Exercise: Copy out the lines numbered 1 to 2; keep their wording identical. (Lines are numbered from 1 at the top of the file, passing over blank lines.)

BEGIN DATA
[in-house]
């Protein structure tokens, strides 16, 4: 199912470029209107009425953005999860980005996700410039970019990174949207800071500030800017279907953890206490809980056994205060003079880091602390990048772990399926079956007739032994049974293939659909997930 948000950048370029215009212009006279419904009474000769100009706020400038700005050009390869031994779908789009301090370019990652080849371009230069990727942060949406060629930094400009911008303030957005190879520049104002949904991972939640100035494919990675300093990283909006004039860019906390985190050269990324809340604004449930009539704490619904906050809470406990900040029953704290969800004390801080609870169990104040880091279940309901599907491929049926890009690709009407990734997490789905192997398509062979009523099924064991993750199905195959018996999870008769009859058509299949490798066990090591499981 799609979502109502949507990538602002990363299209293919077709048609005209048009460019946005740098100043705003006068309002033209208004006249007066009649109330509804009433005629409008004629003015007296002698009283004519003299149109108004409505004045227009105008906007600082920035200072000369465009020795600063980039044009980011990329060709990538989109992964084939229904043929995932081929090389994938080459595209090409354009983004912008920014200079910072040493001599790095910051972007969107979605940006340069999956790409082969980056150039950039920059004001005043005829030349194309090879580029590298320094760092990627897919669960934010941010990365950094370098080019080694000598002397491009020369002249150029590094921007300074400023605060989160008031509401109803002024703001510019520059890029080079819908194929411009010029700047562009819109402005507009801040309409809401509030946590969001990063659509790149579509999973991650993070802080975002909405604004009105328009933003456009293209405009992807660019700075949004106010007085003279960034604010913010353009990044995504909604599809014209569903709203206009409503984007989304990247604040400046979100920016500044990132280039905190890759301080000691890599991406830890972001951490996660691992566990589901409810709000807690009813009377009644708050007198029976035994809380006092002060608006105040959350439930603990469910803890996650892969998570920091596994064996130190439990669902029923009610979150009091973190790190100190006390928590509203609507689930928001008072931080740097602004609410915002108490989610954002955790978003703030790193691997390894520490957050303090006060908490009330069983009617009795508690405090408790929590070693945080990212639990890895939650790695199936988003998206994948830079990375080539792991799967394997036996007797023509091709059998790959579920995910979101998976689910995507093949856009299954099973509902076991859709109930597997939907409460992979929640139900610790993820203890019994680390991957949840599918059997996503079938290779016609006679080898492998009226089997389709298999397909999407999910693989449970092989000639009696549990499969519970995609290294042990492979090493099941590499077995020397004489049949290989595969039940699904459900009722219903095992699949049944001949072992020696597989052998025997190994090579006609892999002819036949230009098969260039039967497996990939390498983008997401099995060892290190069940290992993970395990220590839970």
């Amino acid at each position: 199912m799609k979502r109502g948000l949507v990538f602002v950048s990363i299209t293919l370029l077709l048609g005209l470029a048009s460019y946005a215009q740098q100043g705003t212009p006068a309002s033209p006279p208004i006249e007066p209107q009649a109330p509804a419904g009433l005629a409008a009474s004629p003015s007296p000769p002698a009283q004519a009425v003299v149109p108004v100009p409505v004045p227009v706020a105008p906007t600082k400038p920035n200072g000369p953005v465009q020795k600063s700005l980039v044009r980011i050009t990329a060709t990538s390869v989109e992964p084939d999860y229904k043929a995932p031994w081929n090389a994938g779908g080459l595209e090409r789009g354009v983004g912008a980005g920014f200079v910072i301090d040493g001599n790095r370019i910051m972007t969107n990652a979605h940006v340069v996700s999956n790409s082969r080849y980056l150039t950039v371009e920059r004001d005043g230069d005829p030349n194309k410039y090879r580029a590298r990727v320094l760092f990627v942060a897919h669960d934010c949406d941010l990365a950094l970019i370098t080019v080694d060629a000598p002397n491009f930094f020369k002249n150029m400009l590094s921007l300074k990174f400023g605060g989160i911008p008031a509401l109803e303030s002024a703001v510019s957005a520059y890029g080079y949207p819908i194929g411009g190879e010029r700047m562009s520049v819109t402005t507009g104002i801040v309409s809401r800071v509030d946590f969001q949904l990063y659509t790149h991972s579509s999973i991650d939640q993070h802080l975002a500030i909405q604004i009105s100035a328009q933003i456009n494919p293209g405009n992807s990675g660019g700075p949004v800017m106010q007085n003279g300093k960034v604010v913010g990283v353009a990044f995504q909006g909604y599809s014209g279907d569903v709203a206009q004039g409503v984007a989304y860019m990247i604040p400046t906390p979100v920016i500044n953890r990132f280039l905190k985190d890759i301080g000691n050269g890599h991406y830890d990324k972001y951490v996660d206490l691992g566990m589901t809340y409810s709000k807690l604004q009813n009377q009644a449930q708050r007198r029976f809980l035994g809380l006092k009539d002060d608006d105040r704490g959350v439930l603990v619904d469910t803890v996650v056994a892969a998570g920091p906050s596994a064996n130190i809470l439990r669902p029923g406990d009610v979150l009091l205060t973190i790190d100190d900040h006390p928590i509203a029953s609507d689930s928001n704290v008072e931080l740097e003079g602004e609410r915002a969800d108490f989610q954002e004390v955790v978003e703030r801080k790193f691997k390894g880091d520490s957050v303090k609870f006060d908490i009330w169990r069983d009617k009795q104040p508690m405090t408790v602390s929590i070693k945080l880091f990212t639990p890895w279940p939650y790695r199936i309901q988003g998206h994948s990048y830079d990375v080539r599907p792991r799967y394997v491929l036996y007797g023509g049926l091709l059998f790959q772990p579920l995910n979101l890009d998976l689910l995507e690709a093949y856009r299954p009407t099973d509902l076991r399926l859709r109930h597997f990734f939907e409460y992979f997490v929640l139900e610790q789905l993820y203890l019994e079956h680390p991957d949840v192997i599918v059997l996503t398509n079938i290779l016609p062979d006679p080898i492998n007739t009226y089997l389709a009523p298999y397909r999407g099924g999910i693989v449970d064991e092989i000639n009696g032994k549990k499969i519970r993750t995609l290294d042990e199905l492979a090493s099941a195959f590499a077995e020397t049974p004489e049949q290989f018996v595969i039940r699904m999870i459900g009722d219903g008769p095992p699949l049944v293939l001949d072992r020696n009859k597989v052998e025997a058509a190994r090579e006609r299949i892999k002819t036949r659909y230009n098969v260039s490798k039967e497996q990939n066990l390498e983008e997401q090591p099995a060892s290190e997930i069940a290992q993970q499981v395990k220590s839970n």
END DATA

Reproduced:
[in-house]
């Protein structure tokens, strides 16, 4: 199912470029209107009425953005999860980005996700410039970019990174949207800071500030800017279907953890206490809980056994205060003079880091602390990048772990399926079956007739032994049974293939659909997930 948000950048370029215009212009006279419904009474000769100009706020400038700005050009390869031994779908789009301090370019990652080849371009230069990727942060949406060629930094400009911008303030957005190879520049104002949904991972939640100035494919990675300093990283909006004039860019906390985190050269990324809340604004449930009539704490619904906050809470406990900040029953704290969800004390801080609870169990104040880091279940309901599907491929049926890009690709009407990734997490789905192997398509062979009523099924064991993750199905195959018996999870008769009859058509299949490798066990090591499981 799609979502109502949507990538602002990363299209293919077709048609005209048009460019946005740098100043705003006068309002033209208004006249007066009649109330509804009433005629409008004629003015007296002698009283004519003299149109108004409505004045227009105008906007600082920035200072000369465009020795600063980039044009980011990329060709990538989109992964084939229904043929995932081929090389994938080459595209090409354009983004912008920014200079910072040493001599790095910051972007969107979605940006340069999956790409082969980056150039950039920059004001005043005829030349194309090879580029590298320094760092990627897919669960934010941010990365950094370098080019080694000598002397491009020369002249150029590094921007300074400023605060989160008031509401109803002024703001510019520059890029080079819908194929411009010029700047562009819109402005507009801040309409809401509030946590969001990063659509790149579509999973991650993070802080975002909405604004009105328009933003456009293209405009992807660019700075949004106010007085003279960034604010913010353009990044995504909604599809014209569903709203206009409503984007989304990247604040400046979100920016500044990132280039905190890759301080000691890599991406830890972001951490996660691992566990589901409810709000807690009813009377009644708050007198029976035994809380006092002060608006105040959350439930603990469910803890996650892969998570920091596994064996130190439990669902029923009610979150009091973190790190100190006390928590509203609507689930928001008072931080740097602004609410915002108490989610954002955790978003703030790193691997390894520490957050303090006060908490009330069983009617009795508690405090408790929590070693945080990212639990890895939650790695199936988003998206994948830079990375080539792991799967394997036996007797023509091709059998790959579920995910979101998976689910995507093949856009299954099973509902076991859709109930597997939907409460992979929640139900610790993820203890019994680390991957949840599918059997996503079938290779016609006679080898492998009226089997389709298999397909999407999910693989449970092989000639009696549990499969519970995609290294042990492979090493099941590499077995020397004489049949290989595969039940699904459900009722219903095992699949049944001949072992020696597989052998025997190994090579006609892999002819036949230009098969260039039967497996990939390498983008997401099995060892290190069940290992993970395990220590839970």